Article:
MID90S (2018). At that early stage when Jonah Hill was playing, say, the creepy customer in The 40-Year-Old Virgin or one of the slacker roommates in Knocked Up or even the co-lead in Superbad, I doubt anyone would have predicted that, less than 10 years into his career, he would end up having as many Academy Award nominations under his belt as Cary Grant (two, for those counting). And while he’s put his name on a handful of screenplays, perhaps even fewer would have predicted that he would end up directing a feature film — and one that’s not filled with the expected vulgarity found in many of his starring vehicles. To be sure, Mid90s is a hard R, but it’s also an affecting and insightful drama that prefers realism to raunch. The movie stars Sunny Suljic (the young son in The Killing of a Sacred Deer) as Stevie, a 13-year-old boy living in Los Angeles with his single mom (Katherine Waterston) and abusive older brother (Lucas Hedges, providing an about-face from the sensitive characters he’s essayed in works like Boy Erased and Lady Bird). Crushed by his perennial loneliness, Stevie finally manages to make friends with the older kids who hang out at the local skateboard shop: the thoughtful Ray (Na-kel Smith), the mellow “Fuckshit” (Olan Prenatt), the slow-witted “Fourth Grade” (Ryder McLaughlin) and the moody Ruben (Gio Galicia). Slender from a narrative standpoint, Mid90s largely succeeds thanks to the authentic characters — and even more authentic dialogue — offered by Hill.
Blu-ray extras consist of audio commentary by Hill and cinematographer Christopher Blauvelt and deleted scenes.
NEMESIS (1992). The acting is often atrocious and the film shamelessly swipes huge chunks from The Terminator, RoboCop, Blade Runner, director Albert Pyun’s own Cyborg, and seemingly every other sci-fi flick this side of Santa Claus Conquers the Martians. But the hyperactive pace, the imaginative (if not always polished) effects and especially the formidable action scenes certainly make this worth a peek, more so after midnight with pizza and beer in hand. Former French naval commando and kickboxing champion Olivier Gruner plays Alex, a half-human/half-machine LAPD cop who’s ordered to foil a plot being perpetrated by a group of cyborg rebels. Unfortunately for Alex, it’s not always easy to tell the good guys from the bad robots. Gruner makes fellow action stars Arnold Schwarzenegger and Jean-Claude Van Damme look like Christian Bale and Daniel Day-Lewis by comparison, but he does offer a certain clunky charisma; still, the primary reason to catch this overheated gumbo is its kinetic energy, never more apparent than in a few well-calibrated action scenes.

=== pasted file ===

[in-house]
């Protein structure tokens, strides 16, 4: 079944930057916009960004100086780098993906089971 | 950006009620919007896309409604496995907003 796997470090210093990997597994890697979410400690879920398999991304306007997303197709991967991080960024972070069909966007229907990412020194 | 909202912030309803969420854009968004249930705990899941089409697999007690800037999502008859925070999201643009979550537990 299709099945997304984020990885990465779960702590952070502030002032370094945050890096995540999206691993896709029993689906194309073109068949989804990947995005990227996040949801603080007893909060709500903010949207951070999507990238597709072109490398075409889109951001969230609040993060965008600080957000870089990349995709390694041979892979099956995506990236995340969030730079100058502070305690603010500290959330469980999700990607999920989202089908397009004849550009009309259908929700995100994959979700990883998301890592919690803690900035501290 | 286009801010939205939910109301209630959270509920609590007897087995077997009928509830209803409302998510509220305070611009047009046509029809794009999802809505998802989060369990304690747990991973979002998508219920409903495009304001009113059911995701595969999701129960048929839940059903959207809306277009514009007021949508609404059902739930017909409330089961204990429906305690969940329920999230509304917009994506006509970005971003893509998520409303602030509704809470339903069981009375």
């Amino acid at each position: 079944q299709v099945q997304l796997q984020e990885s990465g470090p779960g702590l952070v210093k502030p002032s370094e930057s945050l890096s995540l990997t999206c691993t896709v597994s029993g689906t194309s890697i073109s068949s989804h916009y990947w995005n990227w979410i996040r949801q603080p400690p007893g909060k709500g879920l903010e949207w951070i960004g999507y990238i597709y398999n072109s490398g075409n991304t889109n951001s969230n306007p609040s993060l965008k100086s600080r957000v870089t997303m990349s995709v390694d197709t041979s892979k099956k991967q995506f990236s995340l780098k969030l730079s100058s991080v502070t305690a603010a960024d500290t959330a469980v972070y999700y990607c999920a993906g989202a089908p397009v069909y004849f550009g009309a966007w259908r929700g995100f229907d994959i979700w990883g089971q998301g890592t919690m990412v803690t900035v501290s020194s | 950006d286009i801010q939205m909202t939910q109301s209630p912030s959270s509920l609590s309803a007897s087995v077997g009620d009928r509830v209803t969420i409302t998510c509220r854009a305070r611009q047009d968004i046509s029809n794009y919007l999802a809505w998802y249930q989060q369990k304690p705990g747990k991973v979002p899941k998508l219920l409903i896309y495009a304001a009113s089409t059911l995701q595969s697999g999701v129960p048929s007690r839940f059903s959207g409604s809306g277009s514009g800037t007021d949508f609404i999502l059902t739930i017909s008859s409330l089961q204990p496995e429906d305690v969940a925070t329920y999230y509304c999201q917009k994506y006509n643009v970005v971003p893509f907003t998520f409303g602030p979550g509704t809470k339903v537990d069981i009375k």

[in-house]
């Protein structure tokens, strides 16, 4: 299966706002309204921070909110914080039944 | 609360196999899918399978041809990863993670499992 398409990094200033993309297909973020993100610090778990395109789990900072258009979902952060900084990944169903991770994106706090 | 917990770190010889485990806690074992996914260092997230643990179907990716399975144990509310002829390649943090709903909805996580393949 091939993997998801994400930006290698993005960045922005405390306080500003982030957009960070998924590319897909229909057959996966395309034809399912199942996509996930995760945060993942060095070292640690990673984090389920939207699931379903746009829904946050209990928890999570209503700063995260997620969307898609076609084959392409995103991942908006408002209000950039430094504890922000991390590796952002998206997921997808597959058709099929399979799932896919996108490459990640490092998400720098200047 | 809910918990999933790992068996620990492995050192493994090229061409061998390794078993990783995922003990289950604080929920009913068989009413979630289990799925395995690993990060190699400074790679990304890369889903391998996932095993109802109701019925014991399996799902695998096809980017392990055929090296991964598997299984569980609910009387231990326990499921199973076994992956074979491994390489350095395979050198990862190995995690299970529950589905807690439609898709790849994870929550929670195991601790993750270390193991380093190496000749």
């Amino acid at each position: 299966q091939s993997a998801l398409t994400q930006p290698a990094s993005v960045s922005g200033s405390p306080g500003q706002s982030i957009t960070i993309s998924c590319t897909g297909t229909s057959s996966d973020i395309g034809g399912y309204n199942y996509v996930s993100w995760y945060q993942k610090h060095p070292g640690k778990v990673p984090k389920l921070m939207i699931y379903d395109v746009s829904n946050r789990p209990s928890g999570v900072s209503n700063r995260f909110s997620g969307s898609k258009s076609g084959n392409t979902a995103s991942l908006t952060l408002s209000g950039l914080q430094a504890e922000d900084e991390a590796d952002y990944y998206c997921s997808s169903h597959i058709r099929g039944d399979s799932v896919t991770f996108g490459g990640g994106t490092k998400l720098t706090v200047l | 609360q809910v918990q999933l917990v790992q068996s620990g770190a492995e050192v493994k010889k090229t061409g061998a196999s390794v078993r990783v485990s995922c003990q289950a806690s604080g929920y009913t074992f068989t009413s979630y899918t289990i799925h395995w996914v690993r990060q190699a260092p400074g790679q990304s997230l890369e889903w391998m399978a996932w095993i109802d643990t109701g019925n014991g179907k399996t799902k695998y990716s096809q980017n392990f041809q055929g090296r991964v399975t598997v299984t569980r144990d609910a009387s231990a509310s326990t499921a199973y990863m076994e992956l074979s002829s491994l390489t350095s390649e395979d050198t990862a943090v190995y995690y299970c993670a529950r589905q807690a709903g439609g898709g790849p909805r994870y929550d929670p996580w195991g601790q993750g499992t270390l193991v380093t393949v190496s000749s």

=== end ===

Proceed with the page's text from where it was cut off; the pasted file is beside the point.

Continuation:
The Blu-ray/DVD combo pack contains the theatrical version (available in two different aspect ratios), the Director’s Cut and the Japanese Extended Cut. Extras include audio commentary by Pyun; a making-of piece; introductions by Pyun and Gruner; interviews with Pyun, Gruner and producer Eric Karson; short looks at the visual effects and the stunts; and a behind-the-scenes photo gallery.
WHAT EVER HAPPENED TO AUNT ALICE? (1969). Exploitation films come in many forms, from “sexploitation” and “blaxploitation” to “nunsploitation” and “Ozploitation” (no, not The Wizard of Oz knockoffs but rather genre flicks hailing from Australia). Add to that pack “hagsploitation,” a designation that refers to a number of thrillers featuring an aging Hollywood actress (or two) in the leading role(s). Birthed by the phenomenal success of 1962’s What Ever Happened to Baby Jane?, the genre continued with such efforts as 1964’s Hush… Hush, Sweet Charlotte and 1965’s Die! Die! My Darling and stumbled into the next decade with titles like What’s the Matter with Helen? and Who Slew Auntie Roo? (both 1971). Robert Aldrich, who directed the best of the bunch (Baby Jane and Sweet Charlotte), only served as producer for What Ever Happened to Aunt Alice?, but he nevertheless deserves credit for going 3-for-3 in this vein. Based on Ursula Curtiss’ novel The Forbidden Garden, this stars Geraldine Page as Claire Marrable, a widow who, to make ends meet, resorts to hiring housekeepers with a hefty amount in the bank, murdering them, and then burying them in the backyard of her desolate Arizona property. The friendly Alice Dimmock (Ruth Gordon) seems earmarked to be her next victim, but the feisty housekeeper has a few tricks up her own sleeve. A brisk pace and bravura turns by the two leading ladies keep this one popping; there’s also a nifty twist right before the fade-out.
Blu-ray extras consist of audio commentary by film historian Richard Harland Smith and the theatrical trailer.